30

PARLIAMENTARY STUDIES

Want to know how the UK parliament really works? UEA is one of few universities to provide an official module in collaboration with the UK parliament. Taught in collaboration with Parliamentary staff# it offers advanced students first-hand knowledge of the way legislative and political institutions work. Along with providing a rigorous theoretical background, the module would provide students with an opportunity to discuss issues such as legislation, relations with the EU, political reforms, and parliamentary scrutiny with Members of Parliament and Parliamentary Staff, both in the classroom and in Parliament. The module would examine parliament from multiple perspectives: legal, institutional, and ideological, and places the British Parliament in the context of legislative institutions around the world.

PPLX6099A

30

POLITICS AND FOREIGN POLICY OF THE ASIA-PACIFIC

This module will introduce you to important themes in international relations within the Asia Pacific, at a time when the region has assumed great importance. There will be a particular focus on the important historical periods in the relations between the USA, China and Japan. An understanding of elements of the trajectory of these relationships will be provided by taking a selection of historical subjects for analysis. While you will address the knowledge of history, and of long-term themes, in the latter part of the module you will consider contemporary political issues. This will require you to develop an understanding of the interaction of the United States with Asia, particularly China and Japan.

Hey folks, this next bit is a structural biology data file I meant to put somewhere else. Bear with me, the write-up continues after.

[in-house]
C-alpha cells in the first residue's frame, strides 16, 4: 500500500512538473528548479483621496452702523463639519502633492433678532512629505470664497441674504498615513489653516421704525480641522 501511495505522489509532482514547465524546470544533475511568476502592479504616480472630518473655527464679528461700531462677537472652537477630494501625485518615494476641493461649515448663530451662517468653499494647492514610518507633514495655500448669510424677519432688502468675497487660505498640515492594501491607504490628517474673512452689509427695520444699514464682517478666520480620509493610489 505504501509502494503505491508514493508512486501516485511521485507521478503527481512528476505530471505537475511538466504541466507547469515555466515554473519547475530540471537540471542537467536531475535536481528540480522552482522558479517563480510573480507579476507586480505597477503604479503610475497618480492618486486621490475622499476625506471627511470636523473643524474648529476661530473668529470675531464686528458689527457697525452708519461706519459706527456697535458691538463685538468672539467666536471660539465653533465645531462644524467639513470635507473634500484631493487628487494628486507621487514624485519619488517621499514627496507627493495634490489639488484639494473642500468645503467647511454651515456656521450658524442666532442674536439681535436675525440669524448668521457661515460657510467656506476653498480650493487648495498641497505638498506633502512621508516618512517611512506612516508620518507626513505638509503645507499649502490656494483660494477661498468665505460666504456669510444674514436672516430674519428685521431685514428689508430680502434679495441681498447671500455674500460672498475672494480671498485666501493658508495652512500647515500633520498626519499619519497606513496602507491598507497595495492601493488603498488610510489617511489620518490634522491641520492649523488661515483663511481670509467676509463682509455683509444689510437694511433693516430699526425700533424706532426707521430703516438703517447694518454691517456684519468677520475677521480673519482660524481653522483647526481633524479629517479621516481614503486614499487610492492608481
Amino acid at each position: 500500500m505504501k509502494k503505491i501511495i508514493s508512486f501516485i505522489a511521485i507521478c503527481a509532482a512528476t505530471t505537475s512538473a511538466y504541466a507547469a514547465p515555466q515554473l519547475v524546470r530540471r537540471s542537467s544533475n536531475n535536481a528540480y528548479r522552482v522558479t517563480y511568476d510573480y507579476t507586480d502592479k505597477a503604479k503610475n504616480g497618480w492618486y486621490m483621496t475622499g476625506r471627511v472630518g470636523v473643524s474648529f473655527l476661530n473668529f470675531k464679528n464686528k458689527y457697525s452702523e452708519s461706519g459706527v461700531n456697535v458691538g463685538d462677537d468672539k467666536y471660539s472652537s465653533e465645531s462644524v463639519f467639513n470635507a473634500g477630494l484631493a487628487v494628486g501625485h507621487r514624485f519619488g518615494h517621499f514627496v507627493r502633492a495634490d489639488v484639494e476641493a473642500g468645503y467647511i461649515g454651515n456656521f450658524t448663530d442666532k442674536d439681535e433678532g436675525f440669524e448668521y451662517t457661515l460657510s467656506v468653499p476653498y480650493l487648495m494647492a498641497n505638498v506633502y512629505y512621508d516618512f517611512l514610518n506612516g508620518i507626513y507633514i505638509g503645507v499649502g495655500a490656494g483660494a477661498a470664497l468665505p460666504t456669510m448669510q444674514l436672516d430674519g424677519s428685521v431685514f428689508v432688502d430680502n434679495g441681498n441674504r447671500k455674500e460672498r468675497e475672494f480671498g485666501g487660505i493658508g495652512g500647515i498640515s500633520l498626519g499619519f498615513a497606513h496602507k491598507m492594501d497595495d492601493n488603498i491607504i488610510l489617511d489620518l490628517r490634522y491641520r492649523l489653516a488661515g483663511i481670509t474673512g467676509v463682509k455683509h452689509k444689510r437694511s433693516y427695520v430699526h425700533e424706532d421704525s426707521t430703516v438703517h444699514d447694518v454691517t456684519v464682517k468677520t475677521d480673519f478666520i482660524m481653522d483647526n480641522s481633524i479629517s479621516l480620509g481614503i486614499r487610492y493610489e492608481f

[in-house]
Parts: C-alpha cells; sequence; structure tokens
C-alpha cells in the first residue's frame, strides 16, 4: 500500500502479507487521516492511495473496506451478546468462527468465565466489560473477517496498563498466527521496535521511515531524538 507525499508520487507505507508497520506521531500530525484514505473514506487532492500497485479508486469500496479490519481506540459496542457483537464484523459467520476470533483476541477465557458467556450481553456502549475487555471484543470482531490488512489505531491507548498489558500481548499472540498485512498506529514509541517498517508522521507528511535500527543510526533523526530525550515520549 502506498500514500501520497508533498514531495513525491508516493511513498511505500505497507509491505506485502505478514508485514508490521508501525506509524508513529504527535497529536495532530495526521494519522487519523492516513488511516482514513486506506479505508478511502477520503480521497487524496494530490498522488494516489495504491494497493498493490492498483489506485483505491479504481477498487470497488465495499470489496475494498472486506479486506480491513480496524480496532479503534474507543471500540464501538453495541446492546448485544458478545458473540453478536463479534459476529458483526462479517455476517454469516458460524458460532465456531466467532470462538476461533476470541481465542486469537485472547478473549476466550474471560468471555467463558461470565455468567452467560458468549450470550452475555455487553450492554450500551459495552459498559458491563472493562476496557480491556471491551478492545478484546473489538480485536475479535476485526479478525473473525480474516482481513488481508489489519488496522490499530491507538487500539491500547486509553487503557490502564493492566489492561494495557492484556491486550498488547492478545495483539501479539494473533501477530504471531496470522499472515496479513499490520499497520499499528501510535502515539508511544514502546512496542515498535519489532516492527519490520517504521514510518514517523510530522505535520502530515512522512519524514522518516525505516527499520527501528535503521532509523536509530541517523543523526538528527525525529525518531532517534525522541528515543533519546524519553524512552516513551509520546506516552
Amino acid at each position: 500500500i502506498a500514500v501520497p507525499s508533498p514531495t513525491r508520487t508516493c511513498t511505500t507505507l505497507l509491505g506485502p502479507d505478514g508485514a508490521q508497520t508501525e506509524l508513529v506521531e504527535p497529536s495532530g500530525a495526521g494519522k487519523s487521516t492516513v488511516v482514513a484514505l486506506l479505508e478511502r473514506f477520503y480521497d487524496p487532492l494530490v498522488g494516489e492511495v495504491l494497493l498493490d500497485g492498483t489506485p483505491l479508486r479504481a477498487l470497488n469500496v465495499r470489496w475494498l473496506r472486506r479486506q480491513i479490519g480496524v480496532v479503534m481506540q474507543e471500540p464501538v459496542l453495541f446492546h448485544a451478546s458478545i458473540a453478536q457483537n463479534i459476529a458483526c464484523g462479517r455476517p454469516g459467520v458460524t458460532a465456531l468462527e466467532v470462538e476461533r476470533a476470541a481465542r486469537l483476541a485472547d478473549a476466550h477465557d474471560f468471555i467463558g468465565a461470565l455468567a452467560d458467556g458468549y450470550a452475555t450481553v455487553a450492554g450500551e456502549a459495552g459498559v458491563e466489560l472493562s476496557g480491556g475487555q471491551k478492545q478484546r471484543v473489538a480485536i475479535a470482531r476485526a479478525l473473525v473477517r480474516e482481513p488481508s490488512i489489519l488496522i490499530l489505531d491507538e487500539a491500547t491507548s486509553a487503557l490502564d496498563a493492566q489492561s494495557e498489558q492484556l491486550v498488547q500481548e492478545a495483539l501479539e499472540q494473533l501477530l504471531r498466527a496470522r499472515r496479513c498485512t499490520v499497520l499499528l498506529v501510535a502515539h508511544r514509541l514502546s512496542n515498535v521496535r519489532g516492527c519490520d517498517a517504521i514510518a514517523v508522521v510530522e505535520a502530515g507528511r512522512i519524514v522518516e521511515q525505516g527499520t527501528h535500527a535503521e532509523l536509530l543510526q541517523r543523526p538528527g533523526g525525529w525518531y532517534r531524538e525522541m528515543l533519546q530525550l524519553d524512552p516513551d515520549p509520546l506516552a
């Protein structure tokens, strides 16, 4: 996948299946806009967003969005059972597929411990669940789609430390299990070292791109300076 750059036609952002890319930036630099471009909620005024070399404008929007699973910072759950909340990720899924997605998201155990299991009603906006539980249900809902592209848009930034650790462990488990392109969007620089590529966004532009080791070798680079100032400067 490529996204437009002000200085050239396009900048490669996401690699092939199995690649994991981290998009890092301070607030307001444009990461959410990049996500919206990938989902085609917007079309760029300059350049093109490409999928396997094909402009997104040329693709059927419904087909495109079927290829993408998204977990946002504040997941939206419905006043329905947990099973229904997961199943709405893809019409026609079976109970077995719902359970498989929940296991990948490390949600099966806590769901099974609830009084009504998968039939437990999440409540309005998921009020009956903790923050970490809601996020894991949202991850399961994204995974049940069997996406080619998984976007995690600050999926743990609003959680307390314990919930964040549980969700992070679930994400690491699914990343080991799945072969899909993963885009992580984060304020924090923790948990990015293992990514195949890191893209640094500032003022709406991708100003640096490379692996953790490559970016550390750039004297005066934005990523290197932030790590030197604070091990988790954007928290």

PPLI6069A

30

POLITICS AND FOREIGN POLICY OF THE ASIA-PACIFIC

This module will introduce important themes in the American relationship with East Asia, at a time when the Pacific region has assumed great importance. There will be a particular focus on the important historical periods in the American relationship with China and Japan. An understanding of elements of the trajectory of these relationships will be provided by taking a selection of historical subjects for analysis. While this will address the knowledge of history, and of long-term themes, the latter part of the module will consider contemporary political issues. This will require an understanding of the interaction of the United States with Asia, particularly China and Japan. This module is a 20-credit coursework-only version of POWER OVER THE PACIFIC: THE AMERICAN RELATIONSHIP WITH ASIA.

PPLI6070A

20

POLITICS AND POPULAR CULTURE